Trusting Social Media for Tax Advice is a Doom Scroll into Disaster

In the age of social media, information – and disinformation – spreads like wildfire. From DIY hacks to beauty tips, the internet offers a plethora of advice on just about anything. However, when it comes to taxes, relying on social media for advice can lead you down a dangerous path filled with inaccuracies and potential scams.

It’s not uncommon to stumble upon misleading tax information while scrolling through platforms like TikTok or Twitter. From dubious claims about maximizing tax refunds to outright fraudulent schemes, social media is rife with misinformation that can land unsuspecting people in hot water with the IRS. These schemes often encourage people to submit false or inaccurate information in hopes of securing a larger refund. However, the consequences of knowingly filing fraudulent tax returns can be severe, including significant civil and criminal penalties.

While social media can be a convenient platform for connecting with others and accessing a wealth of information, it’s essential to exercise caution when it comes to matters as critical as tax advice. The IRS advises taxpayers to be vigilant and discerning when evaluating internet advice, especially when it comes to tax-related content. Whether it’s a fraudulent tactic promoted by scammers or a blatantly false scheme trending across social media platforms, the consequences of following inaccurate advice can be dire. Buckle up because we’ve got some eye-opening examples straight from the trenches of social media.

Fraudulent advice on Form W-2

Let’s kick things off with everyone’s favorite tax form, the notorious Form W-2. Picture this: you’re scrolling through your feed, and suddenly, you stumble upon a post urging you to use tax software to manually fill out your W-2 form. Seems harmless, right? Wrong. This scheme advises you to inflate your income and withholding figures, essentially cooking the books to score a hefty refund. But hold your horses because the IRS is onto this game.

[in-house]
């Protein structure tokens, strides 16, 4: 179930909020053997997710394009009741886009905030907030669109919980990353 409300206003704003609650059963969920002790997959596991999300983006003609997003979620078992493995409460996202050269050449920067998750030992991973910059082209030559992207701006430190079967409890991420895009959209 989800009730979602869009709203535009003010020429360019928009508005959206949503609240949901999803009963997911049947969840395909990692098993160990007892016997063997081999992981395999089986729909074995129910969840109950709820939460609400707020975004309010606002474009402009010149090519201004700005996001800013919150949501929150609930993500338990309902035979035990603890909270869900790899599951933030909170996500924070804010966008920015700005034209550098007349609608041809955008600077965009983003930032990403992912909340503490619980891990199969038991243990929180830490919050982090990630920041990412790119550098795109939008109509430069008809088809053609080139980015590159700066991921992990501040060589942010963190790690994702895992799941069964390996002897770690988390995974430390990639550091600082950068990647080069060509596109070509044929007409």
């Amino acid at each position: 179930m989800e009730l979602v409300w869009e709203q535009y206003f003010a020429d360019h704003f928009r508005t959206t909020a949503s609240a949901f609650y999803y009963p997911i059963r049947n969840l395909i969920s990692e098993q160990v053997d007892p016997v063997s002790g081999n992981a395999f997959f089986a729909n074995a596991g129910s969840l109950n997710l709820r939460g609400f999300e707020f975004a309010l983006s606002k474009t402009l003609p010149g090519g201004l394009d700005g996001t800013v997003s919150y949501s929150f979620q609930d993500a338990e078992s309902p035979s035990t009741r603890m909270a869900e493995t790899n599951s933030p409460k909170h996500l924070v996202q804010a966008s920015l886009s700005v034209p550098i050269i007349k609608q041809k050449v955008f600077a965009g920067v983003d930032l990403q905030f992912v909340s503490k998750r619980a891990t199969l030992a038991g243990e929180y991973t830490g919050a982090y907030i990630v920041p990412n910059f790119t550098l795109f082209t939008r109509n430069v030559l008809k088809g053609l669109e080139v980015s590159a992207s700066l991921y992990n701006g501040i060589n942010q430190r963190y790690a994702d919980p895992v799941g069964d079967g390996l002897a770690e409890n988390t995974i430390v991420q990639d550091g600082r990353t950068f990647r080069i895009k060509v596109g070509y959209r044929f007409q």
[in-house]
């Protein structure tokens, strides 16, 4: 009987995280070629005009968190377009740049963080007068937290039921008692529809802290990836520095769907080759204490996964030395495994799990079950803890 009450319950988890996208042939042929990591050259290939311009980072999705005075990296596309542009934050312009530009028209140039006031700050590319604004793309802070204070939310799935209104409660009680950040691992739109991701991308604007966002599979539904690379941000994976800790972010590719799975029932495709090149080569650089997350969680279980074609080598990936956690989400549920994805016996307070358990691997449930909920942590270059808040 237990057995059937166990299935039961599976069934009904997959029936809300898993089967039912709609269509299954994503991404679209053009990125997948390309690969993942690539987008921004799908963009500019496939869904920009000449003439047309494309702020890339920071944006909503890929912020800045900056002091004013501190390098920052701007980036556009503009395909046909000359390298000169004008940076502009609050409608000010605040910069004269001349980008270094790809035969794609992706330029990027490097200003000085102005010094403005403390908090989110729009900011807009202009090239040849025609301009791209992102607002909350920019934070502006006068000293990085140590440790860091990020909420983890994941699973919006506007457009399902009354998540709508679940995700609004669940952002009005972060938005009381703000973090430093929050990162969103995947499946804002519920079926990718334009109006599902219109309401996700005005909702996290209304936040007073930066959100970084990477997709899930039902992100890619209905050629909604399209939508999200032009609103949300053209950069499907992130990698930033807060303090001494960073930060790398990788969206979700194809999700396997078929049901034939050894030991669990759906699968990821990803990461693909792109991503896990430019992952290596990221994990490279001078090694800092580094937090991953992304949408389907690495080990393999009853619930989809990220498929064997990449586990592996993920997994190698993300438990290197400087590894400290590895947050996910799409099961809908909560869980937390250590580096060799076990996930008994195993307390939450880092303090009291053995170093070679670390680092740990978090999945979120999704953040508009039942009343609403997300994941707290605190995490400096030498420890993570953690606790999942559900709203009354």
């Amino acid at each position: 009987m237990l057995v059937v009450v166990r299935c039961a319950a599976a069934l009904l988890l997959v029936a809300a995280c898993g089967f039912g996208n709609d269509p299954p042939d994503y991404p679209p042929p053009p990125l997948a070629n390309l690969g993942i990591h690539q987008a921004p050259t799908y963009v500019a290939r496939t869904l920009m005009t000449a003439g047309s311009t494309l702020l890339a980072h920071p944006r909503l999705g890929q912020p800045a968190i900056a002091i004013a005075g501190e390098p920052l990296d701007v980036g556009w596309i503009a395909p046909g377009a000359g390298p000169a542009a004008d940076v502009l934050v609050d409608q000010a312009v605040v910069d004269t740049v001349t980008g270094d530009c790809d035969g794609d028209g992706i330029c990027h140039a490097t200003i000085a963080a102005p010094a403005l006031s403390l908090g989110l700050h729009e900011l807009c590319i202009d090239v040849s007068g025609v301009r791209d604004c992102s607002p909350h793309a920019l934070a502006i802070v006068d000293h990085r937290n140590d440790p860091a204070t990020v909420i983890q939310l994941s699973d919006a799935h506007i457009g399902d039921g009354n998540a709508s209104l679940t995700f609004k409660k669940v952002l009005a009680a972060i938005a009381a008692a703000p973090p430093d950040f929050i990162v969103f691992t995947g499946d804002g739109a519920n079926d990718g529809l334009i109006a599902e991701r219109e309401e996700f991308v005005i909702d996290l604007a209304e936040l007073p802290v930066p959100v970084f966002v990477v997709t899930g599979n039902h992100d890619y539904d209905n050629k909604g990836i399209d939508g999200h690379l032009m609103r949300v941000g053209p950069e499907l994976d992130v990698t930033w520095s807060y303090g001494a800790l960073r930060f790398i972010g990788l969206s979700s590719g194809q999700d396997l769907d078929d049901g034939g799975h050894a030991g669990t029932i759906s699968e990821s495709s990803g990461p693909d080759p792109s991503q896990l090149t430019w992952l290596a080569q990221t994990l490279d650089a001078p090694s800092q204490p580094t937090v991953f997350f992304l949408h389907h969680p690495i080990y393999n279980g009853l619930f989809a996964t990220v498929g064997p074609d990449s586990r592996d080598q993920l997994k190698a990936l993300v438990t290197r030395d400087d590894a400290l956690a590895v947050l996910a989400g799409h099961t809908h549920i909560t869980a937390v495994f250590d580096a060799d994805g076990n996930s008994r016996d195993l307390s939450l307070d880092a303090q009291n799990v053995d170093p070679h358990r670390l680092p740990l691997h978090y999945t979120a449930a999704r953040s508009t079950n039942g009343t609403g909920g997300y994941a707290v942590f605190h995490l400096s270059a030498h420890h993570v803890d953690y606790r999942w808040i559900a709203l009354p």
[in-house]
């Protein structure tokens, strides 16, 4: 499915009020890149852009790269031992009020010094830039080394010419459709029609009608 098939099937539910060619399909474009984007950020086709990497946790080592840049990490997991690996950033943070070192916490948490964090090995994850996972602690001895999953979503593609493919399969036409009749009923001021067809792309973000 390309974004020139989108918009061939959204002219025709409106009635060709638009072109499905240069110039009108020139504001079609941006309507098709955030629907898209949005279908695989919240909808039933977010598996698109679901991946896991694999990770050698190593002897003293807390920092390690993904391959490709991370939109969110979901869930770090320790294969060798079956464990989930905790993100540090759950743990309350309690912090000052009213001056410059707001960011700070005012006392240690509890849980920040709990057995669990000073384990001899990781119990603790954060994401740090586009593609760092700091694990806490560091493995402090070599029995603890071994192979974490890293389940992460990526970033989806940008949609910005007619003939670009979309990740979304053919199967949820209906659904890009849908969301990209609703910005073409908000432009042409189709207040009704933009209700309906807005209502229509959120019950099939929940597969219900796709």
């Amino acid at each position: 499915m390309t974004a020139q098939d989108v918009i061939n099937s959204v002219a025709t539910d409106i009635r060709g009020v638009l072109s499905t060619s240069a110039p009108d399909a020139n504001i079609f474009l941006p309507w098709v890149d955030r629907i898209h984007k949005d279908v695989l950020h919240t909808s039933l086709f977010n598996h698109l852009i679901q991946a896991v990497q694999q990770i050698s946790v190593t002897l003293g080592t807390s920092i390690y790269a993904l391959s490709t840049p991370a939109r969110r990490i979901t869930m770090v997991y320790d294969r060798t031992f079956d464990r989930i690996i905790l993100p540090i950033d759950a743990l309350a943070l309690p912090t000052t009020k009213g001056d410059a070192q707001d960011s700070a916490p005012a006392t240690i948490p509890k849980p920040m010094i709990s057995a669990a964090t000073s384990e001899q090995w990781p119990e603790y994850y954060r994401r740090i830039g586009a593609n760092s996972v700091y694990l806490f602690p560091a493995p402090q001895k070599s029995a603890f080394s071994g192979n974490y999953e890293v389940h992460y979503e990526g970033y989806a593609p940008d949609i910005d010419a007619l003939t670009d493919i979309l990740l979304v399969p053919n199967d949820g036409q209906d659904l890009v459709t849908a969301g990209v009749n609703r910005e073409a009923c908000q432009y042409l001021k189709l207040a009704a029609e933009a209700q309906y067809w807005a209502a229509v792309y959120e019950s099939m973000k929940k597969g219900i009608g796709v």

There are not one, but two other sneaky variations of this W-2 scheme. First up, we have the Fraudulent Form 7202 trick, where scammers persuade folks to claim credits meant for self-employed individuals, even if they’re not self-employed. Then, there’s the Fraudulent Schedule H hustle, where individuals conjure up imaginary household employees to claim refunds on non-existent wages. Crafty, right? But not so fast – the IRS and its partners are hot on the trail of these shenanigans.

Form 8944 scheme

Next up, we’ve got the enigmatic Form 8944 scheme. Ever heard of it? Yeah, neither have most folks. That’s because it’s a tax form reserved for the elite – tax professionals, that is. But wait, there’s more! Some online gurus are peddling the outrageous claim that this form can magically erase your tax bills and land you a sweet refund. Spoiler alert: it can’t. Form 8944 is strictly for preparers seeking waivers to file paper returns, not a get-out-of-jail-free card for taxpayers.

Now, before you get any bright ideas about gaming the system, let’s talk consequences. Intentionally filing false forms? That’s a one-way ticket to Penaltyville, friend. We’re talking civil penalties, criminal prosecution, and hefty fines – think $5,000 hefty. Trust us, the risk is not worth the reward.

How taxpayers can verify information.

Instead of scrolling social media for the top tax tips, the best place for taxpayers to learn how to properly use tax forms is to go straight to the source at IRS.gov.

Report fraud.

If you’ve stumbled upon a fishy tax scheme or suspect your tax preparer might be up to no good, don’t sweat it! You can easily report them and be a superhero of tax integrity. Just hop online and fill out Form 14242, or if you’re feeling old-school, grab a pen and paper, jot it down, and send it to the IRS. They’re all ears and ready to swoop into action at the IRS Lead Development Center in the Office of Promoter Investigations.

Conclusion

While social media may offer a convenient platform for accessing information, it is not the ideal place to seek reliable tax advice. By remaining cautious and skeptical of misleading content circulating online, taxpayers can avoid falling victim to scams and ensure compliance with tax laws. Remember, when it comes to taxes, it’s always better to be safe than sorry – so why not reach out to a Certified Tax Planner today? They can help you be sure that all your tax tips and tricks are on the level!